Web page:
ZAPA Gaming Reviews – Resident Evil 8 : Village (PlayStation 5)

“I’m really lycan this one!”
A Review of Resident Evil 8 : Village Author: Josh Warby

Let me preface this review by acknowledging that I live and breathe horror, so much so that for me, a jumpscare is a foot tickle and a roaming corpse is like the orange of a trac light. I’ll possibly jolt and glance for a second before yawning and moving on with my life. But this game. . .this had me on edge in the best possible way. Here’s why Resident Evil 8 : Village is a must-play for both old school fans of the franchise and newcomers alike.

If you haven’t played Resident Evil 7 : Biohazard, I highly recommend pre-ordering a couple extra packs of undies and getting on that. Village is its sequel, though a quick YouTube recap should also get you up to speed if you’re so inclined.
Village continues the story of Ethan Winters, who has tied the knot with Mia and started a family somewhere in Europe at the concerned behest of one Chris Redfield. In a twisty turn of events rather left unspoiled, Ethan has to unlock the adult diaper lockbox once thought long sealed, and embark into the heart of a mysterious village amidst a snowy mountaintop ruled by Mother Miranda and her “children”, to rescue your recently kidnapped baby daughter.


Village diverges slightly from its predecessor Biohazard, in that nding handgun ammo felt like a blessing from the gaming gods. The sequel shifts its gun sights more onto explosive action; though don’t let that deter you as a horror fan. Though there are intense, frantic moments of gunning down a monstrous boss, the game also keeps you grounded in particular areas, where your patience, problem solving skills and bladder strength while staring down bulletproof enemies will prevail over the ‘guns blazing’ approach.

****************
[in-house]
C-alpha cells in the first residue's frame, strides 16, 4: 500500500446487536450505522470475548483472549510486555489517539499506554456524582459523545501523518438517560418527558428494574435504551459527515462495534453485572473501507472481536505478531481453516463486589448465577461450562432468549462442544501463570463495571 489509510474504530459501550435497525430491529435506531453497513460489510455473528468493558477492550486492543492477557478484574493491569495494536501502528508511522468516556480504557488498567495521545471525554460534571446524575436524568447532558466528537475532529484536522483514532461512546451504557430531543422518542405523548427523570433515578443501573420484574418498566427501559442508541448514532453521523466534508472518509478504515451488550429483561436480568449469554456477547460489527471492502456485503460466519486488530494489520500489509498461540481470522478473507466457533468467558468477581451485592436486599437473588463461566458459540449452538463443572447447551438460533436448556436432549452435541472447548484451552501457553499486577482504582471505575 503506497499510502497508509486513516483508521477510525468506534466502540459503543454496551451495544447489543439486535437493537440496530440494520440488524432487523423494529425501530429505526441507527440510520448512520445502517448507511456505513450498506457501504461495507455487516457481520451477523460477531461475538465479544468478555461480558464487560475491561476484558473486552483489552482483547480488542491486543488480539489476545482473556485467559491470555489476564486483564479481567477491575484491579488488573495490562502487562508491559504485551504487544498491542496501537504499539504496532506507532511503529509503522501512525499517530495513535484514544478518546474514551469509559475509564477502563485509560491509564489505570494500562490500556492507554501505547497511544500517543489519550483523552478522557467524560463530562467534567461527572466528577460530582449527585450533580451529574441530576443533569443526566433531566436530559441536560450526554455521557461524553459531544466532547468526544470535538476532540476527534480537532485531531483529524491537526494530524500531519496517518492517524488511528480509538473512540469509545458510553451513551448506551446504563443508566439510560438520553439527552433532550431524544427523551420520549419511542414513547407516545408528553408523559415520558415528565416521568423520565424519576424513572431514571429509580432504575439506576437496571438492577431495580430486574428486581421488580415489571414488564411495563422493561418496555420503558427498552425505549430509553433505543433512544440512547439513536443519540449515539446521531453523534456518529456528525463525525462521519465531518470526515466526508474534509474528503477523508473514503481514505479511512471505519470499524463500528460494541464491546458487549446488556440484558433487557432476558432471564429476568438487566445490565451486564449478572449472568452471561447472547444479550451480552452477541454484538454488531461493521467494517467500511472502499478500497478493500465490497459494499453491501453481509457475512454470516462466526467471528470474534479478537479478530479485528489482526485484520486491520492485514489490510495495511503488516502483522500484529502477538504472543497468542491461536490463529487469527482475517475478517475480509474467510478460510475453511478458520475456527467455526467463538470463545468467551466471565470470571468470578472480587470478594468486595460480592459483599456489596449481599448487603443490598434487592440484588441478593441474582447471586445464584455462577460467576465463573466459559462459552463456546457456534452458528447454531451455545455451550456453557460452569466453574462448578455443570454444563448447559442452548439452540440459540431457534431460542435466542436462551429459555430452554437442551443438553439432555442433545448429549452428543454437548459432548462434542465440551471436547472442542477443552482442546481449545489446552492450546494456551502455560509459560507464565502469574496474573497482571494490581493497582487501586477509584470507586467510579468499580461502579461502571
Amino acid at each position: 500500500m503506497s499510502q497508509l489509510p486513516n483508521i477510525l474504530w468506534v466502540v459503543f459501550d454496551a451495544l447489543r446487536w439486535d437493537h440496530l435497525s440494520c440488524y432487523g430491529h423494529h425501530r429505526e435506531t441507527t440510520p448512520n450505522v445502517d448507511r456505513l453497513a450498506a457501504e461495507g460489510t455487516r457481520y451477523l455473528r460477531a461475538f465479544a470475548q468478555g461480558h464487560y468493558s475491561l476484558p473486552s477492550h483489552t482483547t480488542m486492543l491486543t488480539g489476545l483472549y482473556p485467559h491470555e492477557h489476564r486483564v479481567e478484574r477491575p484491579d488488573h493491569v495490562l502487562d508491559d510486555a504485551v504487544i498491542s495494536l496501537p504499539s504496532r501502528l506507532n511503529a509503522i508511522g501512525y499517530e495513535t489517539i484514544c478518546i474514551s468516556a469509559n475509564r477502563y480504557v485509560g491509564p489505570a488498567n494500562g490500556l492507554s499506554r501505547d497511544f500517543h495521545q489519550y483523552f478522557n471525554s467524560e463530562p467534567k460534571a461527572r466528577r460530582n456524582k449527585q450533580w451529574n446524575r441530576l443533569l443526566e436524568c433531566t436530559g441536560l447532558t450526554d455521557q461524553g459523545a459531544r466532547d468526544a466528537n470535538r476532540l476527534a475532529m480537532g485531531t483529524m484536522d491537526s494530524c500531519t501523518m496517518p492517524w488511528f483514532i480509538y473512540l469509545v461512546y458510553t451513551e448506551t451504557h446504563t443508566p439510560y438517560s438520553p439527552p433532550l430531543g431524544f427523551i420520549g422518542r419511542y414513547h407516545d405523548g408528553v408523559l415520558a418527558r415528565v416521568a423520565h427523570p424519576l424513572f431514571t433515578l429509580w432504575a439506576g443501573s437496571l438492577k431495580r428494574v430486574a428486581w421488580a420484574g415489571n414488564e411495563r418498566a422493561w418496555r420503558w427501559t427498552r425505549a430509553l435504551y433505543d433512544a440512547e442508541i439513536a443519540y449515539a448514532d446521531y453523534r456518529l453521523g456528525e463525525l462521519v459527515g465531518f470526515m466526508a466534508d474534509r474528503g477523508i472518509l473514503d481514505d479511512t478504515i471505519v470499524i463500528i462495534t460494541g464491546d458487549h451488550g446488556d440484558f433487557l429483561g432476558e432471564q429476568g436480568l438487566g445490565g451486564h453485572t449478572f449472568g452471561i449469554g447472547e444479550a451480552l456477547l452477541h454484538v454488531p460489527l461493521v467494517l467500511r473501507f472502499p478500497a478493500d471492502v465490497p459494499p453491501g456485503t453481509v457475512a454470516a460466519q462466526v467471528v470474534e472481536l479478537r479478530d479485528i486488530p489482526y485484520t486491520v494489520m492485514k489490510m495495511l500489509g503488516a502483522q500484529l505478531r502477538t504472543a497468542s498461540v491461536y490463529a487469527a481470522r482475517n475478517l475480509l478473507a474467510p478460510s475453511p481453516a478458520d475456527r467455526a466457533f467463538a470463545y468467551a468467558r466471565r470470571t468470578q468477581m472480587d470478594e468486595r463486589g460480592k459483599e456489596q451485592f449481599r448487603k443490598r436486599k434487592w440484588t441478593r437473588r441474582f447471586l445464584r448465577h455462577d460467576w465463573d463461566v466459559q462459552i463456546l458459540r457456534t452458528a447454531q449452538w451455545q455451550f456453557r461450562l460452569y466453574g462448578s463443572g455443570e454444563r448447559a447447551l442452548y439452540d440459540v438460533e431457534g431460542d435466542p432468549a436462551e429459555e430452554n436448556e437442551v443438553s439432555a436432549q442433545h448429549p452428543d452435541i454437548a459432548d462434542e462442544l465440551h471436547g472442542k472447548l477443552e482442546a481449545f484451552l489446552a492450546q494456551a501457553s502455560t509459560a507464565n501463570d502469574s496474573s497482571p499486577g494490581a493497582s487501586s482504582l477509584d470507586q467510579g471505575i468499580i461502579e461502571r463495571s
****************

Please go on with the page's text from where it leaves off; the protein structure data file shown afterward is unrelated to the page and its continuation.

A perk to having played the PlayStation 5 release was that the adaptive triggers certainly added to the ferocity of surviving a close encounter. Other than that and the smoother framerate, there aren’t many dierences from a technical standpoint.
The sequel also oers more in the way of exploration, in that a wrong turn could turn out for the best, or for the absolute worst. The curiosity to investigate strange noises and paths is a huge plus. The village itself serves as a central story device and area; a place you’ll often return to to restock and resupply from a teleporting merchant, as well as an opportunity to nd additional treasures as you ll your inventory with all sorts of broken bits and bobs that reveal their value as your progress.

My only real issue in terms of gameplay is that quite often the controls felt a little sluggish, especially in the moments when my brain moved faster than Ethan. This could be a preference thing; it certainly can add to the intensity of many encounters. To each their own with this miniscule gripe.

When the game wants you to have an epic moment of bravado, you feel heroic. When the game wants you to humble yourself and sweat like an embarrassed anime character, you will do that too. The pacing of the game is phenomenal in that you are urged along so intricately in this highly immersive world.
The game stays true to so many aspects of the original titles; the shiny hidden crystals, the lore unfolding in scribbled diaries of madmen, the underlying conspiracy of something bigger going on and putting you in charge of unfolding its mystery.